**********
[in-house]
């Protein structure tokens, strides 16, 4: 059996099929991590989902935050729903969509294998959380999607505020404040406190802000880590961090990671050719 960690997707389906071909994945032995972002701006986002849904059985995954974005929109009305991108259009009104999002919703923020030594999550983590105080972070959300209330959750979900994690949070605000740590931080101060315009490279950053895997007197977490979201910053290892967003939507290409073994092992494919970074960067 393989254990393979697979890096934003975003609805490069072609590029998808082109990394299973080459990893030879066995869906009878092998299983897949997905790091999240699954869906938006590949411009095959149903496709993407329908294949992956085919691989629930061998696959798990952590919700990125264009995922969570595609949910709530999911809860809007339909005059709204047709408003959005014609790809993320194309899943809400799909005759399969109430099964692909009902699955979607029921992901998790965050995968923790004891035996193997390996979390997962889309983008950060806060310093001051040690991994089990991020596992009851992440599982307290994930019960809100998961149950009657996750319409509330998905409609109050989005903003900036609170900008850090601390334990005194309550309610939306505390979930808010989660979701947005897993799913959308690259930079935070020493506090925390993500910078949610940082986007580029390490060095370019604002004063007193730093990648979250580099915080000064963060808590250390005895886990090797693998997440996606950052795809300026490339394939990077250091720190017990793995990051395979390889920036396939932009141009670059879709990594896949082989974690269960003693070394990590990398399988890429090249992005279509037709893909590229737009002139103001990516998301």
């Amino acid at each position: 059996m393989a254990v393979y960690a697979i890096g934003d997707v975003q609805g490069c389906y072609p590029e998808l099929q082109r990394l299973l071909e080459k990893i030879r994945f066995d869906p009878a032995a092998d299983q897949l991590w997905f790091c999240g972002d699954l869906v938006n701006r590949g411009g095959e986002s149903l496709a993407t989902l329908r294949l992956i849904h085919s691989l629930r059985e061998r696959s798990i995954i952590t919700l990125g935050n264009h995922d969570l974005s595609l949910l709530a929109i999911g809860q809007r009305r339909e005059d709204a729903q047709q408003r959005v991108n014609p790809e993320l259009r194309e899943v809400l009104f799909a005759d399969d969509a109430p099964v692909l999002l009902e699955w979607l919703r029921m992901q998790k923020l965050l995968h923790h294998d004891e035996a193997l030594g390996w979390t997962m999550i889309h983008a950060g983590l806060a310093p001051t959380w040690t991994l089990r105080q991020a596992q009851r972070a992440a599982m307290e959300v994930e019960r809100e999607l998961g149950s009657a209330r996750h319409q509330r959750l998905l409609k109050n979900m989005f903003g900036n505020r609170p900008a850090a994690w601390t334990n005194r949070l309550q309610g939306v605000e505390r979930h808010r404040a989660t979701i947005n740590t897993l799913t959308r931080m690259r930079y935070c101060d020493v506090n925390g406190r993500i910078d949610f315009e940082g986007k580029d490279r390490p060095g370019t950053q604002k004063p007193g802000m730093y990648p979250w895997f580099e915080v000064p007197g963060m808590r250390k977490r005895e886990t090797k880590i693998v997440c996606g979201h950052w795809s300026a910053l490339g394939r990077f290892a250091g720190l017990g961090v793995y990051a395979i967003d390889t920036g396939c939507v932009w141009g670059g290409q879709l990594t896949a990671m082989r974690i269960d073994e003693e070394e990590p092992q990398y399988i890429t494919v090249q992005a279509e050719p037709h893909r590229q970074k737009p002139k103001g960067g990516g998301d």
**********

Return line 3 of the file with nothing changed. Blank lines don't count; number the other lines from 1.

């Amino acid at each position: 059996m393989a254990v393979y960690a697979i890096g934003d997707v975003q609805g490069c389906y072609p590029e998808l099929q082109r990394l299973l071909e080459k990893i030879r994945f066995d869906p009878a032995a092998d299983q897949l991590w997905f790091c999240g972002d699954l869906v938006n701006r590949g411009g095959e986002s149903l496709a993407t989902l329908r294949l992956i849904h085919s691989l629930r059985e061998r696959s798990i995954i952590t919700l990125g935050n264009h995922d969570l974005s595609l949910l709530a929109i999911g809860q809007r009305r339909e005059d709204a729903q047709q408003r959005v991108n014609p790809e993320l259009r194309e899943v809400l009104f799909a005759d399969d969509a109430p099964v692909l999002l009902e699955w979607l919703r029921m992901q998790k923020l965050l995968h923790h294998d004891e035996a193997l030594g390996w979390t997962m999550i889309h983008a950060g983590l806060a310093p001051t959380w040690t991994l089990r105080q991020a596992q009851r972070a992440a599982m307290e959300v994930e019960r809100e999607l998961g149950s009657a209330r996750h319409q509330r959750l998905l409609k109050n979900m989005f903003g900036n505020r609170p900008a850090a994690w601390t334990n005194r949070l309550q309610g939306v605000e505390r979930h808010r404040a989660t979701i947005n740590t897993l799913t959308r931080m690259r930079y935070c101060d020493v506090n925390g406190r993500i910078d949610f315009e940082g986007k580029d490279r390490p060095g370019t950053q604002k004063p007193g802000m730093y990648p979250w895997f580099e915080v000064p007197g963060m808590r250390k977490r005895e886990t090797k880590i693998v997440c996606g979201h950052w795809s300026a910053l490339g394939r990077f290892a250091g720190l017990g961090v793995y990051a395979i967003d390889t920036g396939c939507v932009w141009g670059g290409q879709l990594t896949a990671m082989r974690i269960d073994e003693e070394e990590p092992q990398y399988i890429t494919v090249q992005a279509e050719p037709h893909r590229q970074k737009p002139k103001g960067g990516g998301d």